Give the gift of giving
'Tis the season of giving. Instead of battling big box stores, give a gift that "keeps on giving."
Charitable donations are quick, easy and, most of the time, can slide into the envelope with the holiday card. The Mountain Times has compiled a list of ways you can give, both to people on your list and to your community.
Inspired by the winter chill? Try donating to Hospitality House, a move particularly timely since a new shelter is set to open Feb. 4, 2011. With winter chill sinking past the teens, HH was full to capacity Monday with 22 residents.
"And we moved a family of three into a hotel last night," director of development Jill Kuykendall said.
Couple that with the three residents expected to arrive by Tuesday, and it's not an ideal situation for the only homeless shelter in a seven-county area. "We're trying not to turn anyone away," she said.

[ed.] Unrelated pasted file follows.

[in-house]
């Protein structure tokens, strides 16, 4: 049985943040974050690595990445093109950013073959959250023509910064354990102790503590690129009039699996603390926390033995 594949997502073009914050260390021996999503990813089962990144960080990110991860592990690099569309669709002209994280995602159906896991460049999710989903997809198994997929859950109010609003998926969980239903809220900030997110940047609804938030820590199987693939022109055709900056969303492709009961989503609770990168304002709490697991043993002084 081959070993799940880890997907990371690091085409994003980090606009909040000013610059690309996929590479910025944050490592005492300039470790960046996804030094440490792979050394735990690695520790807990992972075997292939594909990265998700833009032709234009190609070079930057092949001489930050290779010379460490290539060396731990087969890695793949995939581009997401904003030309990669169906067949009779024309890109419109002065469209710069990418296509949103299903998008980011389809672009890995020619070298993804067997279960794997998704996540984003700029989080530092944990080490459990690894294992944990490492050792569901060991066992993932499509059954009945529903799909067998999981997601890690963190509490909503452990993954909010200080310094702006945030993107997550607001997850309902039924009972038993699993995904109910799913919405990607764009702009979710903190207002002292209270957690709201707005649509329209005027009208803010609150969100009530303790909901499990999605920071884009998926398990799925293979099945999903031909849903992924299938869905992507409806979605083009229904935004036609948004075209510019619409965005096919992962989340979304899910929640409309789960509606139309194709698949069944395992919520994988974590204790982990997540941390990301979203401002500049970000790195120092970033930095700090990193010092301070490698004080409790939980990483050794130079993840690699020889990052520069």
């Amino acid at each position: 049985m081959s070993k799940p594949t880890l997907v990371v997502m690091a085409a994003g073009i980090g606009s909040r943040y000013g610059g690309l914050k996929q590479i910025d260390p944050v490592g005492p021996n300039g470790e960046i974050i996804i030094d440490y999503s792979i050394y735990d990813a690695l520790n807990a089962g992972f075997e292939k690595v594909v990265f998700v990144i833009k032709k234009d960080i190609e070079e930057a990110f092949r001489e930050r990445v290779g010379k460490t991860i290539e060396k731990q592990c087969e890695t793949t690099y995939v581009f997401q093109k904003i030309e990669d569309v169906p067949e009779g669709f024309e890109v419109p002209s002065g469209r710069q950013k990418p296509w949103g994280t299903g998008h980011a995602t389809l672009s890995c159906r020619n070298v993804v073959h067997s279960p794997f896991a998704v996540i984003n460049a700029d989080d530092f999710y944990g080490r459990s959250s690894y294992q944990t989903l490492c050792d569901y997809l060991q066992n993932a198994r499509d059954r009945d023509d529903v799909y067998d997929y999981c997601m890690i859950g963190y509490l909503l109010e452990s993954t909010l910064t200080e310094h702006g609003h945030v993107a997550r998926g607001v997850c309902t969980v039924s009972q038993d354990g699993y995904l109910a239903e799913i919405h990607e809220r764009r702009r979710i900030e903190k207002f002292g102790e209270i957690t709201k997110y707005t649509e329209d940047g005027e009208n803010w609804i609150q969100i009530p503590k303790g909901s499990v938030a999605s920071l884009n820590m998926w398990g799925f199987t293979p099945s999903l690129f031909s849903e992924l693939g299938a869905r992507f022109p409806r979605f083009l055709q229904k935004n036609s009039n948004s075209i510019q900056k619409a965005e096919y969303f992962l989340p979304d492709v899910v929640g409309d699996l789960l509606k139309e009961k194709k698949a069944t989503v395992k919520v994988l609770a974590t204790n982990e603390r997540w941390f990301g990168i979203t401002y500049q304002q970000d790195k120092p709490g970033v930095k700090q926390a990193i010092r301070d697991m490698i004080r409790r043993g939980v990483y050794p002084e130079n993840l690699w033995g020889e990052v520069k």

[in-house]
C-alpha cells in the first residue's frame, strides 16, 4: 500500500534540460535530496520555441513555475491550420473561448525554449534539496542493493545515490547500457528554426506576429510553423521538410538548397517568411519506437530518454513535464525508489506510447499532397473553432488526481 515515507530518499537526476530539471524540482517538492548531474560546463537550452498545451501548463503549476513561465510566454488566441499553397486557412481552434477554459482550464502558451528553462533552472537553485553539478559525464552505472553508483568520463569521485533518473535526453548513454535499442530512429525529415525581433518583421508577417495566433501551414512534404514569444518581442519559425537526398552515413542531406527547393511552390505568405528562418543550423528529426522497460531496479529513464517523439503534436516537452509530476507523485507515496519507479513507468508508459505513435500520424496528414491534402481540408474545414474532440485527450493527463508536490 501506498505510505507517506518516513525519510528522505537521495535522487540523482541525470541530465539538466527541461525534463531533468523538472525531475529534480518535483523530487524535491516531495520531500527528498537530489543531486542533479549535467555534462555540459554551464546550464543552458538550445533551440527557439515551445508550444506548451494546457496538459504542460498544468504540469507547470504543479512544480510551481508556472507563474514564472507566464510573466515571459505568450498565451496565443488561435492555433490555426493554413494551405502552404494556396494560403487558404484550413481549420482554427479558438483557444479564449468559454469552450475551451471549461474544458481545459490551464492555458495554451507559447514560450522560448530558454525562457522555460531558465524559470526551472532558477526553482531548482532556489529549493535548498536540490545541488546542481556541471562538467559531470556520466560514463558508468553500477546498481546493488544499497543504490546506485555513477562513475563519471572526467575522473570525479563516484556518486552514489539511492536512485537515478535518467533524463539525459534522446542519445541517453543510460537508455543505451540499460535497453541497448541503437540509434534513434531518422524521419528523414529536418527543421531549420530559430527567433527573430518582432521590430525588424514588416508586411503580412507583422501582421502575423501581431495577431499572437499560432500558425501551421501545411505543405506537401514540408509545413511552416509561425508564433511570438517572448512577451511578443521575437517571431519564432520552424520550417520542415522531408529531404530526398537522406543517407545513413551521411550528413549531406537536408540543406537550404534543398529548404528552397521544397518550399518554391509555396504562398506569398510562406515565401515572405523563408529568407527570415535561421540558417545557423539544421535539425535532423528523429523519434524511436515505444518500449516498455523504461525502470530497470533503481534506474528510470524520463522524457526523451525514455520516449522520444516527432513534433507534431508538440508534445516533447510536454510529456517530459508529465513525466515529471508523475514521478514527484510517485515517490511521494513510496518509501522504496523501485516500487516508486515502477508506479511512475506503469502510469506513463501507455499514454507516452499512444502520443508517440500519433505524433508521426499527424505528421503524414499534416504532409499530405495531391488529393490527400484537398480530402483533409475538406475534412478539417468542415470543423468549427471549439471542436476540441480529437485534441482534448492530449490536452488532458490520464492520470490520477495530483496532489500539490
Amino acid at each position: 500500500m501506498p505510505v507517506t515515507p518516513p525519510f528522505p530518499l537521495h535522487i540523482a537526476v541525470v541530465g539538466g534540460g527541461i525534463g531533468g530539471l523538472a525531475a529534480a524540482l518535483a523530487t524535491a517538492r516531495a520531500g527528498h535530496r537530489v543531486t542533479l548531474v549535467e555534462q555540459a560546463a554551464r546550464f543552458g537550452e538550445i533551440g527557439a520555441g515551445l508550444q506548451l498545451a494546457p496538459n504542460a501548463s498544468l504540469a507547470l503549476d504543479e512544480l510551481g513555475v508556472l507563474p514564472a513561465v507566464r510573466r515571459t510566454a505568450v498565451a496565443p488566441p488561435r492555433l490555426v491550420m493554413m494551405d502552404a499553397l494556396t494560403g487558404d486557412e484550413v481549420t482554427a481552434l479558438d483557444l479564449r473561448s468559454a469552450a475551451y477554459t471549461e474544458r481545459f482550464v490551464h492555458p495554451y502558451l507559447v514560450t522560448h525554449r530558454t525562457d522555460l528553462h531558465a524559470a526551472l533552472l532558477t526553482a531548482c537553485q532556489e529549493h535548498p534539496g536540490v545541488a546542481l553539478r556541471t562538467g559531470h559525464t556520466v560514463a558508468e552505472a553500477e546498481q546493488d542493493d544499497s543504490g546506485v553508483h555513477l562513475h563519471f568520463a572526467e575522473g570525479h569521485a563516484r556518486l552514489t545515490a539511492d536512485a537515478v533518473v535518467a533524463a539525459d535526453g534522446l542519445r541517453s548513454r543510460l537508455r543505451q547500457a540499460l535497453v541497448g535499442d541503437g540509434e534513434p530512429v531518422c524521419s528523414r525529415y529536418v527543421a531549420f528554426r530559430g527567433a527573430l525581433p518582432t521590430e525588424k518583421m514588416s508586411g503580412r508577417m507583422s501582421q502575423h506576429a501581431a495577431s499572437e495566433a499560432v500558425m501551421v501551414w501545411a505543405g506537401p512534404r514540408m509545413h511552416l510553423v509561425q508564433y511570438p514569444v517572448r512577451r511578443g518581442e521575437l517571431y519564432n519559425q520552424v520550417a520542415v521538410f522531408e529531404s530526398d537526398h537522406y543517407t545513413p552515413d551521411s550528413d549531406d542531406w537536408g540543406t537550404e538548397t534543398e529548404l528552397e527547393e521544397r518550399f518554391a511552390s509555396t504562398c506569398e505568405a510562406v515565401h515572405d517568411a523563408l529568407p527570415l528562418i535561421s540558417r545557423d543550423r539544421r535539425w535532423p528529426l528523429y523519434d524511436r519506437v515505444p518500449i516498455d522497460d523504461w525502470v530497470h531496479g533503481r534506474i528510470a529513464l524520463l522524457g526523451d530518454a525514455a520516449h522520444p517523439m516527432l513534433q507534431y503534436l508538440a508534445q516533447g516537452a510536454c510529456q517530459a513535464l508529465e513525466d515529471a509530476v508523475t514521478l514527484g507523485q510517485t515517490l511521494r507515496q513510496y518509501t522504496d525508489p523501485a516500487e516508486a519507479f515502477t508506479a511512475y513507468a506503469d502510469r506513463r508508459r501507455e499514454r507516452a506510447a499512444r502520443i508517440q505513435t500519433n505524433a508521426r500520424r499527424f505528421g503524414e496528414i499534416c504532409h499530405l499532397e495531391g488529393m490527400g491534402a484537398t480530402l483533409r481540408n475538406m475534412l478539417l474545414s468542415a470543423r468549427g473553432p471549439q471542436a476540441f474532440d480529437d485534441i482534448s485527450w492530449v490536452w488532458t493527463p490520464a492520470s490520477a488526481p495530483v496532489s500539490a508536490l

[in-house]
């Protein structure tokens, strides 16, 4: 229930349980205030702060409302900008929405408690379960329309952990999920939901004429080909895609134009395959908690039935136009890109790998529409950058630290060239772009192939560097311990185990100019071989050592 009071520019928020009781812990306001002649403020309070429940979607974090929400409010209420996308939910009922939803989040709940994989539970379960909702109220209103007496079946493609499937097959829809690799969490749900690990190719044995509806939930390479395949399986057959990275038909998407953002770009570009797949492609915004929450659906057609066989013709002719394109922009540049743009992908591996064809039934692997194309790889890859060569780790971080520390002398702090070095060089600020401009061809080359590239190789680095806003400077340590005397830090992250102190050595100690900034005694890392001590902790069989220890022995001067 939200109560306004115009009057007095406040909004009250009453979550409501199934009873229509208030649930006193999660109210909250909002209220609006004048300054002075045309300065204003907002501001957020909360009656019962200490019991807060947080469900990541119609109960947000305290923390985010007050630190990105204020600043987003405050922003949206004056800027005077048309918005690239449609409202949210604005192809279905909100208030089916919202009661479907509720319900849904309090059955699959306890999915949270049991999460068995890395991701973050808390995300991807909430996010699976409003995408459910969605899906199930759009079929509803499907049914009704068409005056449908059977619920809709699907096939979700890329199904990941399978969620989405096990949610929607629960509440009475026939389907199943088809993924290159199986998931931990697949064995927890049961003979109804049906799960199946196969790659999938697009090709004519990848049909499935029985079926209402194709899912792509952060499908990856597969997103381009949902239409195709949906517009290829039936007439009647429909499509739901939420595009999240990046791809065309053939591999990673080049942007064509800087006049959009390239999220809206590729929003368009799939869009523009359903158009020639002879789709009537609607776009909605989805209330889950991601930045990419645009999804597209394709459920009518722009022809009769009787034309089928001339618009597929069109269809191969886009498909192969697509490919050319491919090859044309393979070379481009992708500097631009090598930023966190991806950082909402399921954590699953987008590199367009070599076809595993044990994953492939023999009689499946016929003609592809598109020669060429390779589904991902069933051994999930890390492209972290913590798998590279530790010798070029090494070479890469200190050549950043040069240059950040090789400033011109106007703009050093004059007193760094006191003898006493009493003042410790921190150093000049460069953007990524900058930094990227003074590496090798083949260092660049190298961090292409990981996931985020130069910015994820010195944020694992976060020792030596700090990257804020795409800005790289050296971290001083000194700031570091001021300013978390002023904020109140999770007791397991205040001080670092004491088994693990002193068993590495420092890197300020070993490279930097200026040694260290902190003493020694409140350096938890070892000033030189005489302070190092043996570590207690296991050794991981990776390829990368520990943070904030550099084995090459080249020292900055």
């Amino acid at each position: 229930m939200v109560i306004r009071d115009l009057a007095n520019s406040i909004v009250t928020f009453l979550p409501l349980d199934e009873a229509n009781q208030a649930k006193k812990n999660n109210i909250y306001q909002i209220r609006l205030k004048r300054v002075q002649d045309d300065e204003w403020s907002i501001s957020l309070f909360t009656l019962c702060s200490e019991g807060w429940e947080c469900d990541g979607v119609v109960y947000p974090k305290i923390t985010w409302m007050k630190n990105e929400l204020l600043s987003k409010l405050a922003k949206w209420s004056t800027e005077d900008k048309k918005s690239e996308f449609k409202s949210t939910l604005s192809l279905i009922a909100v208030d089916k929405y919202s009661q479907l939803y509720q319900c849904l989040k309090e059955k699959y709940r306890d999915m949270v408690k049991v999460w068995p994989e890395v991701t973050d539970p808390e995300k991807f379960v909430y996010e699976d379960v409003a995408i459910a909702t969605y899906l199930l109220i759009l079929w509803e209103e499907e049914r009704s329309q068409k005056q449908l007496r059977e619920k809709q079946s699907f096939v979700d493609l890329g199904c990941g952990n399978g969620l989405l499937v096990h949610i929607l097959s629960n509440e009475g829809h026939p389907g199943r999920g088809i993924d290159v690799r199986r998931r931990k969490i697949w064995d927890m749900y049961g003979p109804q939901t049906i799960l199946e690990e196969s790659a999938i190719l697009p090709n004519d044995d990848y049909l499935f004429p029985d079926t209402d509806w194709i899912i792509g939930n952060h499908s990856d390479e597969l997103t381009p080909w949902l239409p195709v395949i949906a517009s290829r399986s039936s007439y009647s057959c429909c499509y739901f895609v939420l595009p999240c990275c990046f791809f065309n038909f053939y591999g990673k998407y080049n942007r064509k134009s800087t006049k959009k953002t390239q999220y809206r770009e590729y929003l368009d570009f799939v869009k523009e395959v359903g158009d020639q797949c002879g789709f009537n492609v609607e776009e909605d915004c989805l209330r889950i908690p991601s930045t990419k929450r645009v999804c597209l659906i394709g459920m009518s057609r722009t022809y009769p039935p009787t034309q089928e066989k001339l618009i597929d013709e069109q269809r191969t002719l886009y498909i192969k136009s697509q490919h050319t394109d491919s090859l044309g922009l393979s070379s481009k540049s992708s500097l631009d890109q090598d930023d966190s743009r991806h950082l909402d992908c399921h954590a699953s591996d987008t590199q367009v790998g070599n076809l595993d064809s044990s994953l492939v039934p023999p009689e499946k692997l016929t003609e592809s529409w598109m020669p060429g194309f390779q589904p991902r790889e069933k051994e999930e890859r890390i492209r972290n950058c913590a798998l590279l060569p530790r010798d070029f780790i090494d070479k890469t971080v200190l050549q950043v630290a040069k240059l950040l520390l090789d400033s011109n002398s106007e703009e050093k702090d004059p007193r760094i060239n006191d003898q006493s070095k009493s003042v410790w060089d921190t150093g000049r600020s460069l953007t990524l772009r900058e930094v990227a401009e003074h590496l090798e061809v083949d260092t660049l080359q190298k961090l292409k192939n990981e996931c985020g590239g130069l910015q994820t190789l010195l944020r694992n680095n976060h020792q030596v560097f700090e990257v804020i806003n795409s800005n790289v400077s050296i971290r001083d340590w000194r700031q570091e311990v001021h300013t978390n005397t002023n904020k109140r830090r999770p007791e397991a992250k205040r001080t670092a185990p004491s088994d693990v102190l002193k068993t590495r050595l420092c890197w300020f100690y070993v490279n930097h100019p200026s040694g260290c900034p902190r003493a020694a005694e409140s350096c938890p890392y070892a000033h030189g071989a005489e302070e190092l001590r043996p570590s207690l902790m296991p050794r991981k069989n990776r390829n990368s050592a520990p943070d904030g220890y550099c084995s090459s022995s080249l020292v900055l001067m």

And, thanks to donations, it's about to get better. HH is at 96 percent of its $3 million goal for the new facility.
The new shelter will house 62 residents at full capacity, and naming rights are still available, perfect for that difficult-to-shop-for person on your Christmas list.
Additionally, HH's WeCAN (Watauga Crisis Assistance Network) is also in need of donations. The program assists community residents facing utility cutoffs and heating fuel shortages. It's a program that provided more than $60,000 worth of help to families in 2009, and demand is supposed to increase. What better way to warm your loved one's heart than to give the gift of warmth? Check out http://www.hospitalityhouseofboone.org or call (828) 264-1237.